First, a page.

on 27 February 2004
'Libra' is absolutely brilliant. Simply by the biography of Lee Oswald it is gripping and intense, but combined with the infamous conspiracies in which he may (or may not) have been involved, the probing descriptions of the agents, Oswald's wife and his mother it is a masterful novel.
You're constantly wondering what is fact and fiction, a device that is as clever as it is easy to employ on such a subject; The entire enigma of JFK's assassination is tightly woven into American fabric thirty one years on.
Delillo has created something powerful and moving with 'Libra' and I can't recommend it enough. It is a daunting trip into an incomprehenisble time in American history.
on 19 April 2010
Somtimes you see a book and read a few reviews on Amazon and you just know it's for you.Immediately after starting this book I had a feeling it was going to be superb.The writing is first class,the kind that is rare.The story is of course familiar but added to in a clever sophisticated way,rather than blindly slapping on layers of conspiracy.Regardless of the subject matter it's a stand up book and he surely could have written an equally engrossing book if he had just made it all up.It pulls you in,and you won't find yourself racing through the last few pages.A classic to the very last word.
on 18 May 2000
Another superb read from perhaps the greatest American writer of his geneartion. Unlike many novels concerning JFK/LHO DeLillo's attempt details event from two different angles. The first which explores Lee Harvey Oswald's life is well 'fleshed out' by the authors dazzling creativity and is, in my view, the more interesting of the pair. The other more convetnional plot sees the infamous conspiracy to assasinate the young president unfold. Such is the quality of the authors delivery and characterisation, by the end we are left sypathising with Lee Harvey Oswald, one of the most notorious men of the twentieth century. On the whole I'd recommend this novel to anyone who has enjoy DeLillo previously or anyone with a general interest in the recent history of the U.S.A.
on 12 February 2015
DDL is variable - between the torrid brilliance of White Noise and The Names, and the piffling pseudery of The Body Artist, for example, lies a Grand Canyon of quality - but this novel packs a powerful punch. Some of the protagonists are still household names, other less so (and many don't use their real names anyway), but note how they inhabit the margins of things - cities, towns, organisations, society, themselves - and the thwarted bitterness running like a poisoned stream through their lives. They want someone to blame, someone to take it out on, and there are cleverer, more shadowy figures lurking in the background who are prepared to push all the right buttons to ensure they do just that. The book has the clammy tension of a first-rate thriller and scenes of vivid brutality punctuate the action - Oswald in military prison; Jack Ruby kicking the stuffing out of a man who gropes one of his club hostesses. Violence is the keynote of this extraordinary work and though the killing of Kennedy is its denouement it seems that, even today, more than 50 years after the event, no closure has been reached, the terrible wounds still gaping wide open.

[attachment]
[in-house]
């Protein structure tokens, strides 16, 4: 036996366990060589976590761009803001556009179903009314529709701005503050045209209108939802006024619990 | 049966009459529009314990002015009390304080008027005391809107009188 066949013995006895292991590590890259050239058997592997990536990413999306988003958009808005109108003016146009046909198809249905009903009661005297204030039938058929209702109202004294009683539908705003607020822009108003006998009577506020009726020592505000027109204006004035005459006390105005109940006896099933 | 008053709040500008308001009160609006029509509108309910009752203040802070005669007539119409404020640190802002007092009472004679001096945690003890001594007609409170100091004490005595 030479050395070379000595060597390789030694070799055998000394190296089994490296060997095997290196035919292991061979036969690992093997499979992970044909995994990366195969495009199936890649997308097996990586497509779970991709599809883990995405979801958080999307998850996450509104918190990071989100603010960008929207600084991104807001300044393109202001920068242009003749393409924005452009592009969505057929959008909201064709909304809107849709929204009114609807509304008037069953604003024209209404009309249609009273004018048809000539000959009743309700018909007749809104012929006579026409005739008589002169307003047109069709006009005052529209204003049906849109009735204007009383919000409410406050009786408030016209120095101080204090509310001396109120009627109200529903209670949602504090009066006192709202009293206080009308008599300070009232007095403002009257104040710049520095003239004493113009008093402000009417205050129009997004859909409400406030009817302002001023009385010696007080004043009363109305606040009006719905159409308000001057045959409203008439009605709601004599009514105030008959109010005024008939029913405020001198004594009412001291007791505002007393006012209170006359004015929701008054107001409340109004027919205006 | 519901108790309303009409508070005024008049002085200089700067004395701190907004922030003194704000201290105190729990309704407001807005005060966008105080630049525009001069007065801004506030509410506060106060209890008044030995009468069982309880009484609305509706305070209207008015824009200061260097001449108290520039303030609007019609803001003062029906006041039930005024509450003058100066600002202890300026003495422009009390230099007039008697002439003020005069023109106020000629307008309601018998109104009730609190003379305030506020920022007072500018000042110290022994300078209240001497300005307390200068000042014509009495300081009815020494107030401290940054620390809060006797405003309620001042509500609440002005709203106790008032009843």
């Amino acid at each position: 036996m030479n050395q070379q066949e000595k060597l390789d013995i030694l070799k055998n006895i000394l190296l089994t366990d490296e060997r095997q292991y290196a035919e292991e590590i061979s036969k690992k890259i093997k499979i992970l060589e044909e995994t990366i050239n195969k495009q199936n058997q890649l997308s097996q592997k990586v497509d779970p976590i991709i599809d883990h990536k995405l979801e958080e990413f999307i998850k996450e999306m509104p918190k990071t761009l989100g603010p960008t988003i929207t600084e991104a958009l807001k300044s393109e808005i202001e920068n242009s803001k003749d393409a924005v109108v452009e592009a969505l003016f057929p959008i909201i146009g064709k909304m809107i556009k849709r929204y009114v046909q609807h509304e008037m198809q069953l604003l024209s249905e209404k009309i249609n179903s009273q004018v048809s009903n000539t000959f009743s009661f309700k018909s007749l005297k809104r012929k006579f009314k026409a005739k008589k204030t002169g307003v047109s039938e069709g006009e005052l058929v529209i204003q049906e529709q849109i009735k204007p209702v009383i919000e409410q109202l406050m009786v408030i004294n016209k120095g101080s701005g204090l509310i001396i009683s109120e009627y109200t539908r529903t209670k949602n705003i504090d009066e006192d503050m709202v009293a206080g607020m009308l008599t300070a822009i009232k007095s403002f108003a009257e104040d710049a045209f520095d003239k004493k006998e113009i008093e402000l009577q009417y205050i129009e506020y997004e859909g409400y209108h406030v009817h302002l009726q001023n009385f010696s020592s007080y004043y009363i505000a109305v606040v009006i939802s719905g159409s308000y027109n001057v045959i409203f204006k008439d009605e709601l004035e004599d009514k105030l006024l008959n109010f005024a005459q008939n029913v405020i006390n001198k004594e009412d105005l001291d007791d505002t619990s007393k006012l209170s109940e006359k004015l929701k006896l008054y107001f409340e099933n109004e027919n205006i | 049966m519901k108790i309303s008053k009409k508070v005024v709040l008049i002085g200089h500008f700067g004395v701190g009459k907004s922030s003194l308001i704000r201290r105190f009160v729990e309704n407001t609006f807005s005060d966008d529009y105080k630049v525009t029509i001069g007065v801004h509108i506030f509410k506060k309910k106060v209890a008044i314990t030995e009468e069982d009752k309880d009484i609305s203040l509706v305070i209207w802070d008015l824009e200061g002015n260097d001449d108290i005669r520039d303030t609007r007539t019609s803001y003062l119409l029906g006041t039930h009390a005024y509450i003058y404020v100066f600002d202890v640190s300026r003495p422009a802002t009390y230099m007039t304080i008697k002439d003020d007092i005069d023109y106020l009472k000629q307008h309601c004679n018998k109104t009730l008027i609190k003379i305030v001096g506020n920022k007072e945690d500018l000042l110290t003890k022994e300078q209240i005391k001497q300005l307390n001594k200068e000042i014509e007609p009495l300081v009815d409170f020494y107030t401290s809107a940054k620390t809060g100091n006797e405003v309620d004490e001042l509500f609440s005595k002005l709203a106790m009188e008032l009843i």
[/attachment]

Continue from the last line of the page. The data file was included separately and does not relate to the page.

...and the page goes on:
on 13 July 2012
At a question and answer session a few years ago the somewhat overrated actor Gary Oldman was asked: throughout his long and winding career, what was the most enjoyable role he has had the pleasure of playing? Oldman did not ponder, instead instantly blurting out
"Oswald. He didn't do it, by the way."
This seven word statement was followed by cheers and a round of applause from a now rowdy, clearly conspiracy oriented, audience. Oliver Stone in the years following JFK had been a quite staunch conspiracy theorist - on one occasion forcing the late JFK Jr. to leave a dinner by consistently turning the conversation with lines like "you can't seriously believe the Warren Commission?" - but Oldman's quote and the subsequent response showed that the events of November 22, 1963 still have an effect on Americans as the fiftieth anniversary looms, and possibly the wrong effect.
I start with this grim reminder as I could not help but feel that DeLillo's book must have, at some point, been considered as a Hollywood project. Published in 1988, long before Stone picked up a copy of On the Trail of the Assassins, DeLillo's writing plays upon the reader's images of Oswald and Ruby in such a way that its translation to screen would have been seamless. A further positive would be that DeLillo, unlike Stone, Garrison or Marrs, readily admits that his piece is fiction - a positive step in story telling which neither of the other two acknowledged about their own. It would not be hard to imagine this book with fifty pages of footnotes and placed on the `Alternate History' shelves of your local bookstore. But it is this which DeLillo has done so well, he has taken an existing subject, gone down the "what if?" line, and written a wonderful story which smacks of reality in all the right places. Take the portrayal of Marguerite Oswald for example, the paranoid bizarre little lady that hired Mark Lane to "defend" Oswald in front of the Warren Commission. In Libra, Marguerite lives in her own world, consistently having to justify herself to a judge in her own fictional world. For example: